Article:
Florida is gearing up for one of our country’s most important elections, and the phones at our League office in Tallahassee are ringing off the hook. Why?
They’re not calling about their presidential decision, or the days and places to vote early. They’re calling with an SOS to figure out what the proposed state amendments mean.
All over Florida citizens are feeling under siege. “I thought I was pretty smart!” said one caller, “but I can’t figure these amendments out!”
Titled with names that smack of grandma and apple pie, the amendments go on like a dinner partner that never learned to draw breath. And underneath the lace doily and sweet apple pie names, deceptive consequences lurk.
Eleven amendments, with names like “Religious Freedom”, “Revenue Limitation”, “Public funding for abortion” — titles that will draw citizens like a moth to candlelight.
Legislators put all 11 on the ballot, ducking restrictions that citizen amendments must face, such as summary word limits, clear titles and court review and approval.
Even though a number of these proposals benefit some of the most deserving among us with tax exemptions for disabled veterans, spouses of first responders, and low-income seniors, Florida voters should give all of them a firm thumbs down.
Why should Florida voters say No?
Many of these amendments have to do with tax exemptions. Piecemeal exemptions simply do not belong in a state constitution. Comprehensive tax reform may be warranted, given the current economic conditions and needs of the time, but these exemptions don’t do that. And remember, those who support the idea of giving some special groups additional tax breaks: Are you prepared to pay more, or to have the level and quality of our services such as education and police reduced?
Other amendments strike at core American values such as the separation of church and state. (The “Religious Freedom” amendment would end 126 years of preventing public funding of religions from using public funds for religious indoctrination. Picture millions — potentially billions — in public funds going to any school that calls itself a religion. Are we ready to dismantle our public schools in favor of religious schools?)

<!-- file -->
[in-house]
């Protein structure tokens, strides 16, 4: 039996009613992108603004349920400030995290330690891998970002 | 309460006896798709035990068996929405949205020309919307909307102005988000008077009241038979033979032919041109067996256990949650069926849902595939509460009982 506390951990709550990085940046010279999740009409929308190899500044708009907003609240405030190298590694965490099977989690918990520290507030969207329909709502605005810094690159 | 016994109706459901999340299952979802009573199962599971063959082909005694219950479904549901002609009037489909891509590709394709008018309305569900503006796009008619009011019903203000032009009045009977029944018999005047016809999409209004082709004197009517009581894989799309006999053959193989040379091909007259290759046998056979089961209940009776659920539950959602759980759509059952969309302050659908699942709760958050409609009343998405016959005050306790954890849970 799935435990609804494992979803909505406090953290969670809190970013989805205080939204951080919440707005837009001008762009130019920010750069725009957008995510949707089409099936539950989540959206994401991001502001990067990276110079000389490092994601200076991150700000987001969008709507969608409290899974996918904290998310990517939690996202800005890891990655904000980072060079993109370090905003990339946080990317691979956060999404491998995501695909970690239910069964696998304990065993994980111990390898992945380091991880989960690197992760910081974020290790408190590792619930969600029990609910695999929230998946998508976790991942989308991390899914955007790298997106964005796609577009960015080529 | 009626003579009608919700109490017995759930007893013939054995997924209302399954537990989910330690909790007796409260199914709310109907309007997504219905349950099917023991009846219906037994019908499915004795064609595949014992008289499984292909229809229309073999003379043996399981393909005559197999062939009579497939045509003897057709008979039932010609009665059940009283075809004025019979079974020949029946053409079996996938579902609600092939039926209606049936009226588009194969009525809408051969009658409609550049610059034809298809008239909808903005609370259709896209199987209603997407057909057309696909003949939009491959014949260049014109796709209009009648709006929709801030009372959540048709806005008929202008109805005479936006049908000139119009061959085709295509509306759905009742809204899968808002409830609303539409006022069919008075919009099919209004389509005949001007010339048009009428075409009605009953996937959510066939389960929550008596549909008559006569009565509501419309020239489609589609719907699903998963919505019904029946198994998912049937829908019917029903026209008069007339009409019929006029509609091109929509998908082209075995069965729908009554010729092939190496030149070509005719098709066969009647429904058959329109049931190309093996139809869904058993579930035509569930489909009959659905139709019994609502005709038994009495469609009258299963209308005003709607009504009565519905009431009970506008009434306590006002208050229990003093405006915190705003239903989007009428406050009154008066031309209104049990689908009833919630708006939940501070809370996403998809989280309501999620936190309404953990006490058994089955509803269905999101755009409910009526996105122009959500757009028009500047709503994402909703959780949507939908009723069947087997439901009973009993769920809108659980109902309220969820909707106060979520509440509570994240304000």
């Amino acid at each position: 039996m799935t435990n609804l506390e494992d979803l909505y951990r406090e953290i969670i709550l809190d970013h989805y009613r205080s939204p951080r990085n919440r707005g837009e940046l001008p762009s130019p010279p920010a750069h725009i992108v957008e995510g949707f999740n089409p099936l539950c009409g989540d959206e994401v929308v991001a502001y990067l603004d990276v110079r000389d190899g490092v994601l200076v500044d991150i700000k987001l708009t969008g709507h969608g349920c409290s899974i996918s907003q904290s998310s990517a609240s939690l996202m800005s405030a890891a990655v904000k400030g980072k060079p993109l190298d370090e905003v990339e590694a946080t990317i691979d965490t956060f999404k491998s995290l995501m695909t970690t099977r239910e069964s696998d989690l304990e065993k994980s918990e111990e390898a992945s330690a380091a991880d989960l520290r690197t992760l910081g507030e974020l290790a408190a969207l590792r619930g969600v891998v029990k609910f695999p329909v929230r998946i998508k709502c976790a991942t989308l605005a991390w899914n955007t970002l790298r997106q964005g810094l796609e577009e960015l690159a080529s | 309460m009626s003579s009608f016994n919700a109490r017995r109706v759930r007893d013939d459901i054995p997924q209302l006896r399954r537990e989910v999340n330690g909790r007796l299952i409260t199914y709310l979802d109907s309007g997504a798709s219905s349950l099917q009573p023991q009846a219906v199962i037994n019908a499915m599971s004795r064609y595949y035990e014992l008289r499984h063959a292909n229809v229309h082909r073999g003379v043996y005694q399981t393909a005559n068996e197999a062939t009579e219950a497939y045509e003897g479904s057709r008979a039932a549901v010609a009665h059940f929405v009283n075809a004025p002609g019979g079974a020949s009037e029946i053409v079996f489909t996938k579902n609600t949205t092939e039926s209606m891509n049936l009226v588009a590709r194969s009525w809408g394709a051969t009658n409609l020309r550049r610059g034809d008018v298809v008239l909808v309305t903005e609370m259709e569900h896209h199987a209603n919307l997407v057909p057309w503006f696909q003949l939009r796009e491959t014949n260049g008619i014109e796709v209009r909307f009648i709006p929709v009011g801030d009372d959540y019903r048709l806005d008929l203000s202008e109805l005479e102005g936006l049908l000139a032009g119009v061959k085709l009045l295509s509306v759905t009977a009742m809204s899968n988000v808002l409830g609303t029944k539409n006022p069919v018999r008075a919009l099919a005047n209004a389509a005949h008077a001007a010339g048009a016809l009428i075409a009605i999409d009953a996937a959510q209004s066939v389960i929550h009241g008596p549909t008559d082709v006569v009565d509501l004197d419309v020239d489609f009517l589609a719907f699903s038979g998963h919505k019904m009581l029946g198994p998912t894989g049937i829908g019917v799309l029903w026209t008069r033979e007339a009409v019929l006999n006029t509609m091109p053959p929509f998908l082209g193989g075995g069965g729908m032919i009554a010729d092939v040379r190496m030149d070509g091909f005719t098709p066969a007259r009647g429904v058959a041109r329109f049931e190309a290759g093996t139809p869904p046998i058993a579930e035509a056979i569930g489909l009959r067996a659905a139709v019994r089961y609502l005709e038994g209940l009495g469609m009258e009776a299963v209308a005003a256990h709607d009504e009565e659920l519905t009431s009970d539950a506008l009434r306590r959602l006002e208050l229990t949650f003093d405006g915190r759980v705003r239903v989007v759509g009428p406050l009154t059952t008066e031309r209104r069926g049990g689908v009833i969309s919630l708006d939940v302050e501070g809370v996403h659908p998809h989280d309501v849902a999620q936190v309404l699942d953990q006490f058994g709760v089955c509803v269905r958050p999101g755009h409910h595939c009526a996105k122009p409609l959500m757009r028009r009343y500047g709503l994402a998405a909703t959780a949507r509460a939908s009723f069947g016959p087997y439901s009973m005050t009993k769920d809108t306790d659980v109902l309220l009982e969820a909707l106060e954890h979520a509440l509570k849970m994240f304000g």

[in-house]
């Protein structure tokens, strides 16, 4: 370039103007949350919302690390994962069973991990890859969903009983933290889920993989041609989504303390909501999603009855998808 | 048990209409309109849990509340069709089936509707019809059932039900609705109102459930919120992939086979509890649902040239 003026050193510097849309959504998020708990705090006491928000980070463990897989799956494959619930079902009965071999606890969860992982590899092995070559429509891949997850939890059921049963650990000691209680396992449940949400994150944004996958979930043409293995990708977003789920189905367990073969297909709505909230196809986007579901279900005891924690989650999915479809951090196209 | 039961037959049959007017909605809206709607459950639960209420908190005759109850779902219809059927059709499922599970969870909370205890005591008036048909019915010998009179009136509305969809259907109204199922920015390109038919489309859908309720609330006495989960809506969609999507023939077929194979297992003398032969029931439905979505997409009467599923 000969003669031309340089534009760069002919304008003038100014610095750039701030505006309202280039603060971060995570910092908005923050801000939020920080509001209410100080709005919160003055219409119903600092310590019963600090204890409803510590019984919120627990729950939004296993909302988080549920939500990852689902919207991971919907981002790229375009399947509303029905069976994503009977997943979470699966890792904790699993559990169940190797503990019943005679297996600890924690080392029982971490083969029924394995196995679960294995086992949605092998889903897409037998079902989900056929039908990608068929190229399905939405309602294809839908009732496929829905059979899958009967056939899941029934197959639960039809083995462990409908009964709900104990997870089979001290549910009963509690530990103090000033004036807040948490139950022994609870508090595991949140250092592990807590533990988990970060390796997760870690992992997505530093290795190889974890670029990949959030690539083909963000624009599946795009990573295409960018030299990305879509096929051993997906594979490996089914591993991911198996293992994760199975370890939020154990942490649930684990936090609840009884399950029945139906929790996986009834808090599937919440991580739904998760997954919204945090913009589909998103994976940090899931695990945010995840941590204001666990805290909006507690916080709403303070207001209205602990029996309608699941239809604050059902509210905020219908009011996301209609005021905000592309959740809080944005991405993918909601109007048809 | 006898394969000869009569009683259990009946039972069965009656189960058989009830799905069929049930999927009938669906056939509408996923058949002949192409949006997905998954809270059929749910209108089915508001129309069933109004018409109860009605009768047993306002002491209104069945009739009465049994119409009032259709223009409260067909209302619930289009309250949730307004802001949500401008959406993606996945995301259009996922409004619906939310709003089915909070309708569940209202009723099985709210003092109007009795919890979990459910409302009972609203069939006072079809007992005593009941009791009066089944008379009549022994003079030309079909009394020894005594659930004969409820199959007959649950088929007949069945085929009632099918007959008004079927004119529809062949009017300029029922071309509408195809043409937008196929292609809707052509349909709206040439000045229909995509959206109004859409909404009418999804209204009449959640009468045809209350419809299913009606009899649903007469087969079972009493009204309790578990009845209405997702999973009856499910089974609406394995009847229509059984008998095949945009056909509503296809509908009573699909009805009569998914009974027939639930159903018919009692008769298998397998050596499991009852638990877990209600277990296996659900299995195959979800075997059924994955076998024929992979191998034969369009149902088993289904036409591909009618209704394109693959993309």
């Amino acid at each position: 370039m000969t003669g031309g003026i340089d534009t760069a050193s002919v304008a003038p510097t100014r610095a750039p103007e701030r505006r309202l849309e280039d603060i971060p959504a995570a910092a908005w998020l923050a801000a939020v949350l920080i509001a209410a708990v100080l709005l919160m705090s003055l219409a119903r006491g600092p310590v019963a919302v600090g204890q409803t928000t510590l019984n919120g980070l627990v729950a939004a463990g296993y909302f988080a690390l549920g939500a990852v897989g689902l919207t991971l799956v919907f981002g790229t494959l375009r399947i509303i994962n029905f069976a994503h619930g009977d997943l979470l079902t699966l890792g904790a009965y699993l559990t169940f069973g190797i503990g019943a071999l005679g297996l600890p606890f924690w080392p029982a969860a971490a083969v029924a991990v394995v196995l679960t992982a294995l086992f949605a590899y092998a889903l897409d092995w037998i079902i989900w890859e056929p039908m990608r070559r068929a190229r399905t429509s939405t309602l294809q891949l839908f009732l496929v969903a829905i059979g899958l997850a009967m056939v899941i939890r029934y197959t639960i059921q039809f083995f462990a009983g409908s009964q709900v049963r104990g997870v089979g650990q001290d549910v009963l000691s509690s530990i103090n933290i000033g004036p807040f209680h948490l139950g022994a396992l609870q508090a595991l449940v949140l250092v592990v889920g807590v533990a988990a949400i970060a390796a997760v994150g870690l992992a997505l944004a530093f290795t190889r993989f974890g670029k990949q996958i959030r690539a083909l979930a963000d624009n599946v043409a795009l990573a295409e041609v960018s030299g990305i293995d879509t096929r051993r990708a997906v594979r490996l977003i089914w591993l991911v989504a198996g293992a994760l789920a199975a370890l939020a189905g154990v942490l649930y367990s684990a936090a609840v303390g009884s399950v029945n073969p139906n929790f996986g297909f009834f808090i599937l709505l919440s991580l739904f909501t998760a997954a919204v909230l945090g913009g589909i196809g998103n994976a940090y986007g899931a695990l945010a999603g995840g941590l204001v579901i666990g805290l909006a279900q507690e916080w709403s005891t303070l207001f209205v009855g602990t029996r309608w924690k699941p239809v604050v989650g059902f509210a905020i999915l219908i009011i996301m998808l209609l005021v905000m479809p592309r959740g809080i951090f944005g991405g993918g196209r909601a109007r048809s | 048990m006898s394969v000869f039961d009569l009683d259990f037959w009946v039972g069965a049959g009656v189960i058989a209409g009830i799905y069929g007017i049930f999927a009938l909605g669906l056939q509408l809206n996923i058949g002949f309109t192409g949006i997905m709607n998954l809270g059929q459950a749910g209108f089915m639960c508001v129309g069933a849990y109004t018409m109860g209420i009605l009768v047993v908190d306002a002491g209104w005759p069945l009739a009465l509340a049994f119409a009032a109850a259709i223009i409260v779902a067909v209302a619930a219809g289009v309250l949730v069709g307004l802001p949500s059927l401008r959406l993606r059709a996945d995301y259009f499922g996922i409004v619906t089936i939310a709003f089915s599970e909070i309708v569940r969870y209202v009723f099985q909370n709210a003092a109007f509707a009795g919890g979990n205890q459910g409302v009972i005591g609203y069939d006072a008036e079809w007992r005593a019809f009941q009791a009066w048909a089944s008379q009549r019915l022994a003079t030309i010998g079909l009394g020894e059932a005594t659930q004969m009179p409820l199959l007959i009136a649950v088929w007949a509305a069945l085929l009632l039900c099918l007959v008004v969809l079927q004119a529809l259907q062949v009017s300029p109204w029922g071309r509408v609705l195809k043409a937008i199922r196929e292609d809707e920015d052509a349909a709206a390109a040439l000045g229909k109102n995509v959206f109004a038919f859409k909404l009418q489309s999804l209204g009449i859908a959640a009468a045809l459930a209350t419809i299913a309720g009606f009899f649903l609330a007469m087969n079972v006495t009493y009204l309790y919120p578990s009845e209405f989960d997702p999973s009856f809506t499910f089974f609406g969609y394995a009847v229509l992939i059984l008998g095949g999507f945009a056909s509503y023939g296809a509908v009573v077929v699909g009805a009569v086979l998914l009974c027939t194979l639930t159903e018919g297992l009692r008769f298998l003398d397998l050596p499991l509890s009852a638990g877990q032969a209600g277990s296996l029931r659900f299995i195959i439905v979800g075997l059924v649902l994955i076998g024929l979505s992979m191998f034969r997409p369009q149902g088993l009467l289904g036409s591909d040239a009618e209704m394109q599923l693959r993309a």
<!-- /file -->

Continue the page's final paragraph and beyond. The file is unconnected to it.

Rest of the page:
Another amendment (No. 8) is titled “Public funding for abortions,” even though there is no public funding for abortions, with either state or federal funds. In fact, this amendment would undermine a woman’s right to privacy in a health decision, and could endanger a woman’s right to have an abortion in the event of imminent death, incest or rape.
And finally, one amendment (No. 5) endangers one of our core values, the balance of power. Initially the Legislature wanted to split the Florida Supreme Court. This bad idea was weakened to simply tilt the playing field toward giving more power to the Legislature. Florida can’t afford to take failed formulas from other states (Amendment No. 3), give bigger tax breaks to out-of-state residents (Amendment No. 4) , or tinker with the tried and true balance of power (Amendment No. 5).
The League urges you to vote No on all the proposed state amendments. Your grandmother would have never baked you a pie filled with these kinds of poison-filled apples!
And finally, take a moment now, and call your supervisor of elections to make sure your registration and address is up to date. It will only take about 10 seconds now over the phone and could save you significant delays when you go to the polls.
Update your registration, print off your ballot and take it to the polls, at www.BeReadyToVote.org.
Deirdre Macnab is state president of the League of Women Voters of Florida, and Maribel Balbin is president of the League in Miami-Dade County.